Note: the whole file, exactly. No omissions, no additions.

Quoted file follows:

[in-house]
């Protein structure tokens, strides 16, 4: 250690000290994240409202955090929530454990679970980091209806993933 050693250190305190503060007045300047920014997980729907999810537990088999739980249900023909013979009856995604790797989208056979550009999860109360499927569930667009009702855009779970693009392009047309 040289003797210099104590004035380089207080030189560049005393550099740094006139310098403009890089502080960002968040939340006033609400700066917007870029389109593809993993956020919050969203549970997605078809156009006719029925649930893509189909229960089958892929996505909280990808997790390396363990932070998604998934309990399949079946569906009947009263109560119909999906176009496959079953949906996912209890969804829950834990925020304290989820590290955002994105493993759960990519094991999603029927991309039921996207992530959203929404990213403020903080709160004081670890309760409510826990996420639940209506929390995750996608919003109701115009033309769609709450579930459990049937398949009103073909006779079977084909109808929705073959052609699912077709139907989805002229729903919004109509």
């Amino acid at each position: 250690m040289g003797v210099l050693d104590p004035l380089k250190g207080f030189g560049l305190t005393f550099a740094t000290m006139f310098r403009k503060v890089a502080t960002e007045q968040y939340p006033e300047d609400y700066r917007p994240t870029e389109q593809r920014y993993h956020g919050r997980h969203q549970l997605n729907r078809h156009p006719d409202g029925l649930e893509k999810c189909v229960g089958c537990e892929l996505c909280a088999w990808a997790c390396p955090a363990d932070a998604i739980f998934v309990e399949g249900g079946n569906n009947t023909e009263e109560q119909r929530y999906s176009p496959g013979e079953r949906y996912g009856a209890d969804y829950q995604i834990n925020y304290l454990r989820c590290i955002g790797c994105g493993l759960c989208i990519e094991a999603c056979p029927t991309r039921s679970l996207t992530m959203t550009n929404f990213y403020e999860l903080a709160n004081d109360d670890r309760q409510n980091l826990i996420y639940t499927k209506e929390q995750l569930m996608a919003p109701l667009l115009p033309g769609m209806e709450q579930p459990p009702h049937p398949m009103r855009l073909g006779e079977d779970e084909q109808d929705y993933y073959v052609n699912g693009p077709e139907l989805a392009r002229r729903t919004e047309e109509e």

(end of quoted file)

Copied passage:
[in-house]
């Protein structure tokens, strides 16, 4: 250690000290994240409202955090929530454990679970980091209806993933 050693250190305190503060007045300047920014997980729907999810537990088999739980249900023909013979009856995604790797989208056979550009999860109360499927569930667009009702855009779970693009392009047309 040289003797210099104590004035380089207080030189560049005393550099740094006139310098403009890089502080960002968040939340006033609400700066917007870029389109593809993993956020919050969203549970997605078809156009006719029925649930893509189909229960089958892929996505909280990808997790390396363990932070998604998934309990399949079946569906009947009263109560119909999906176009496959079953949906996912209890969804829950834990925020304290989820590290955002994105493993759960990519094991999603029927991309039921996207992530959203929404990213403020903080709160004081670890309760409510826990996420639940209506929390995750996608919003109701115009033309769609709450579930459990049937398949009103073909006779079977084909109808929705073959052609699912077709139907989805002229729903919004109509």
């Amino acid at each position: 250690m040289g003797v210099l050693d104590p004035l380089k250190g207080f030189g560049l305190t005393f550099a740094t000290m006139f310098r403009k503060v890089a502080t960002e007045q968040y939340p006033e300047d609400y700066r917007p994240t870029e389109q593809r920014y993993h956020g919050r997980h969203q549970l997605n729907r078809h156009p006719d409202g029925l649930e893509k999810c189909v229960g089958c537990e892929l996505c909280a088999w990808a997790c390396p955090a363990d932070a998604i739980f998934v309990e399949g249900g079946n569906n009947t023909e009263e109560q119909r929530y999906s176009p496959g013979e079953r949906y996912g009856a209890d969804y829950q995604i834990n925020y304290l454990r989820c590290i955002g790797c994105g493993l759960c989208i990519e094991a999603c056979p029927t991309r039921s679970l996207t992530m959203t550009n929404f990213y403020e999860l903080a709160n004081d109360d670890r309760q409510n980091l826990i996420y639940t499927k209506e929390q995750l569930m996608a919003p109701l667009l115009p033309g769609m209806e709450q579930p459990p009702h049937p398949m009103r855009l073909g006779e079977d779970e084909q109808d929705y993933y073959v052609n699912g693009p077709e139907l989805a392009r002229r729903t919004e047309e109509e």